Today’s police also has its origins in 19th century class struggle and how American cities in the north used state violence to repress and control immigrants and the working poor. As historian Sydney Harring writes in Policing a Class Society, “The criminologist's definition of 'public order crimes' comes perilously close to the historian's description of 'working-class leisure-time activity.” As rural peasants migrated to urban areas looking for work, city and business leaders worried about the rise of “disorderly conduct,” which was essentially code for worker strikes, riots, and other kinds of collective activity. Cities stopped this kind of activity by hiring watchmen, which were groups of men who often resorted to extreme forms of violence in order to keep the peace. They slowly morphed into municipal police departments in the mid-19th century as states began to centralize power.

In general, the origins of the police reflects an oppressive history of white and propertied elites protecting their interests by controlling black people, immigrants, and the working poor. As a result, our modern society has been saddled with a paradigm of social order which reflects the interests of white supremacy and private property. Just consider how white cops brutally murdered George Floyd after receiving a report of him allegedly purchasing merchandize with counterfeit money. We like to think that, after two hundred years, today’s police academy reflects more modern values of justice and equality. While social institutions do evolve throughout history, however, they rarely abandon the legacy they were born out of. The structures of power that gave rise to the police simply reproduce themselves in new ways that make the paradigm of police violence more acceptable. In today’s context, this takes form in a racist discourse that justifies police brutality against the backdrop of “super-predators” and “thugs” that threaten social order.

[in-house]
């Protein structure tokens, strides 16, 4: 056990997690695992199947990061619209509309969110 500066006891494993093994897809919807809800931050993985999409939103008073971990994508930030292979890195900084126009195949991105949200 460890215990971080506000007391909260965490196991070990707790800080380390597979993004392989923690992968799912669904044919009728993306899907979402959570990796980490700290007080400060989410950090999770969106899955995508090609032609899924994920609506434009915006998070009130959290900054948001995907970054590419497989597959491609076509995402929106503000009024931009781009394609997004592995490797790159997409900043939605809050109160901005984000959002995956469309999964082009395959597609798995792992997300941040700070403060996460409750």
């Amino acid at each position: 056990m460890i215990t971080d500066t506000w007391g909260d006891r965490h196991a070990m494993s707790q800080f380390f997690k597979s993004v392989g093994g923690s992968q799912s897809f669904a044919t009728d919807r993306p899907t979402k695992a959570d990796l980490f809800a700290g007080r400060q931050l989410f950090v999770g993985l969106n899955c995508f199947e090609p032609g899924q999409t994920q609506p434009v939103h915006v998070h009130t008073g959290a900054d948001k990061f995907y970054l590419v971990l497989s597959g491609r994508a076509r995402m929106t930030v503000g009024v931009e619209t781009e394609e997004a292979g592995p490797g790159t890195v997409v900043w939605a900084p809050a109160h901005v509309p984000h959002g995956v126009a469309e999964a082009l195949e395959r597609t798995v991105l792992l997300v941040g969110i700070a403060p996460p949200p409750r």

Quite frankly, the idea that cops prevent crime is a myth that Americans should disabuse themselves of. Not only has the overall number of cops declined for the past five years, but the ratio of police per citizen has dropped for the past two decades. During this time, the number of violent crimes have actually gone down. This shows quite clearly that social order is not maintained by police. Instead, we need to recognize that social stability is rooted in racial equality regarding issues in housing, education, health, and employment. Just like the police, however, each of these issues continue an insidious and persistent legacy of racism which still haunts black Americans today. The best way to address these injustices is to take resources wasted on police reform and redirect it to rebuilding our communities.

Consider the fact that Minneapolis spent just over a third of its general fund ($163 million) on police. The general fund refers to discretionary spending which could very well have been spent on a more constructive community-based initiative. For instance, Minneapolis has the fourth highest unemployment gap between white and black residents in America. Imagine how that money could have be spent on closing that gap. It’s these kinds of investments which are necessary for erecting a fair and just society.

Ultimately, we need to adopt a new paradigm of social order, one that doesn’t rely on reforming the police. The problem of racism is far too entrenched and widespread for police reform to solve. Correcting this requires that we rebuild and restore the lives of black Americans which the police, up to this point, have only ruined.

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Ben Luongo teaches international human rights and international political economy at University of South Florida’s School of Interdisciplinary Global Studies. He previously worked as a campaign organizer and directed several campaigns for groups like the Human Rights Campaign and Save the Children. His analysis has appeared in the Foreign Policy Journal, Foreign Policy in Focus, International Policy Digest, and New Politics.